Interviews attract us because we want to devour
banalities, the exactly ordinary, in other words, gossip. The old
saying that no one cares "what porridges had John Keats"
is a pretext. It is very important, bringing Keats up-to-date, to
know if he prefers oatmeal to All-bran, because the knowledge does
not diminish but increases our astonishment at the magic of the
In any case, this volume is loaded with gems. Here is Borges on Twain, "I think Twain was one of the really great writers, but I think he was really rather unaware of the fact. But perhaps in order to write a really good book, you must be rather unaware of the fact." And later Borges states that a writer shouldn’t be judged on ideas but, "He should be judged by the enjoyment he gives and by the emotions one gets. As to the ideas, after all it is not very important whether a writer has some political opinion or other because a work will come through despite them…" This from a writer frequently viewed as one of the most academic of the 20th century. Worth the price of admission, I say.
The benighted Gray Wolf Press, the port home for many worthy intellectual and literary vessels, recently published The Next American Essay by John D’Agata. Without dipping into a brief for creative non-fiction, I found that both the chronological approach, one essay representing each year from 1974 to 2003 and the lineup—Joan Didion, Susan Sontag, Jamaica Kincaid, John McPhee, Barry Lopez, Anne Carson, Susan Griffin David Shields and more—were seductive and compelling and a bit intimidating. Perhaps this is like an exhibition of great masters that has almost thirty paintings. There is a lot to take in. Brief introductions for each selections and prologue and epilogue essays fill out a heady array of literary thinkers. As a matter of personal taste, I have come to find good essays as stimulating as stories or novels. Which is another way of saying I don’t much care about the categories. I was reading Jamaica Kincaid’s "Girl" in D’Agata’s collection which is also included in short story anthologies. I read it as a prose poem.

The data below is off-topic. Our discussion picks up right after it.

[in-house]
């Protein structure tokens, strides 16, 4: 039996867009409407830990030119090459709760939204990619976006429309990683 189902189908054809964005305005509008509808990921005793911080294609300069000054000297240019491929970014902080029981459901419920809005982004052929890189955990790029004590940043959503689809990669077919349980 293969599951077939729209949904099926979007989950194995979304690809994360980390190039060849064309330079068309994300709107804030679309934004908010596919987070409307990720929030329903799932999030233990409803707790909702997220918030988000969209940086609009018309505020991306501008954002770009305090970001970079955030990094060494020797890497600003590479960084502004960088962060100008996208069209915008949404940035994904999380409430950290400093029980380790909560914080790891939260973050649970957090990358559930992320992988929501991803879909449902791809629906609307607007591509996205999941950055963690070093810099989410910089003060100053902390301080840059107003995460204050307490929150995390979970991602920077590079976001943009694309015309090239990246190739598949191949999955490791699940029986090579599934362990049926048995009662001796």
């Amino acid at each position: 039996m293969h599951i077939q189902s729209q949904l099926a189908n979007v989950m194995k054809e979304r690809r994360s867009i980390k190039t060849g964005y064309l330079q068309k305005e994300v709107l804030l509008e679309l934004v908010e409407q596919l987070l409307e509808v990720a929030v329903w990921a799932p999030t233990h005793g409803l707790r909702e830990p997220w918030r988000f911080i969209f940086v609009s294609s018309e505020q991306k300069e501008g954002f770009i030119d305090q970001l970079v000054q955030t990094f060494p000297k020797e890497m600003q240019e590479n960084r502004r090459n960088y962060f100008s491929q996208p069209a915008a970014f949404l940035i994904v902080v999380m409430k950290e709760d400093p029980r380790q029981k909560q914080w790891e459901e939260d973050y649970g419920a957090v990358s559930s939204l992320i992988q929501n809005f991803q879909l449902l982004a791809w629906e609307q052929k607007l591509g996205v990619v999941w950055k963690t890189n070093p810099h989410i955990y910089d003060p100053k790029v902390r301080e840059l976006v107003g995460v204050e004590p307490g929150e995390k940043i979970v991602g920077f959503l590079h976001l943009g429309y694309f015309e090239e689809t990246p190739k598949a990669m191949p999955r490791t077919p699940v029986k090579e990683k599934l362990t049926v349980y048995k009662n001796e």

D’Agata, who has previously published a quirky book entitled Halls of Fame, opines:
Let’s call this a book about human wondering.
It begins in 1974, an arbitrary date as far as dates go because
it does not mark the start of the essay. It marks, instead, the
start if my own wondering—the only story I have any authority
to tell…I was an eight-week-old fetus when my mother first
read to me, and as we now know but did not know then, a fetus at
eight weeks has developed its ears but not yet the ability to hear.